Generally, a limited company that is classified as a small company according to Companies Act 2006 is eligible to claim this audit exemption. In other words, you are allowed to deliver unaudited company accounts to Companies House. Correspondingly, you must disclose the audit exemption statement on your balance sheet.
The audit exemption statement shall be above your director’s signatory on the balance sheet.
The standard audit exemption statement wording sounds like this.
- For the year ending (your company’s year end date), the company was entitled to exemption from audit under section 477 of the Companies Act 2006 relating to small companies.
- The members have not required the company to obtain an audit of its accounts for the year in question in accordance with section 476.
- The directors acknowledge their responsibilities for complying with the requirements of the Act with respect to accounting records and the preparation of accounts.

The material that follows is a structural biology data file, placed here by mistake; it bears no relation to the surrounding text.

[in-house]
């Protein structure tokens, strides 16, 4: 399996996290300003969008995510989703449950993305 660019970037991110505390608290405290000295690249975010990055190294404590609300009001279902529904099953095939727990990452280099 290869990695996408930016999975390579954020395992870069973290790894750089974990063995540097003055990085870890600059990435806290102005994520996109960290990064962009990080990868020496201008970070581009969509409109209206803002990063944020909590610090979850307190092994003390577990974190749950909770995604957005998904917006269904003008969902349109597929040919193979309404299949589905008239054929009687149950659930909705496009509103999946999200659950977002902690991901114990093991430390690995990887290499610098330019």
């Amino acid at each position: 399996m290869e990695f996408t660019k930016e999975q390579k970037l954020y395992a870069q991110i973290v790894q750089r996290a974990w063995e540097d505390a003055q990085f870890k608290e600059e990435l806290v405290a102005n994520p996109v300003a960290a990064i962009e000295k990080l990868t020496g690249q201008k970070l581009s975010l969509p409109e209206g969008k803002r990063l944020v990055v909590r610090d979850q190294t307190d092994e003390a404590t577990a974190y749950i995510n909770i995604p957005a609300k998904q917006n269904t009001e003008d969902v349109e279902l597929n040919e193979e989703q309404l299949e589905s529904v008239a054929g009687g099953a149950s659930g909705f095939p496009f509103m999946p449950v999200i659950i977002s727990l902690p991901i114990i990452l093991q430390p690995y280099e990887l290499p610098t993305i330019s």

- These accounts have been prepared in accordance with the provisions applicable to companies subject to the small companies’ regime.
The benefit of claiming audit exemption is that you put less information in your company accounts for public register. Why put less information in your company account is good? less information for your competitors.
However, you must not deliver unaudited company account if your shareholders requested an audit on your company accounts. That why in the second paragraph of the audit exemption statement state the member has not requested an audit. Your director’s signatory on the balance sheet page with that statement on it would confirm that is the case legally.
Another important document your company must deliver to Companies House is the Confirmation Statement.
If you have any questions about your limited company accounts, feel free to contact us. Our accountants would be more than happy to help you.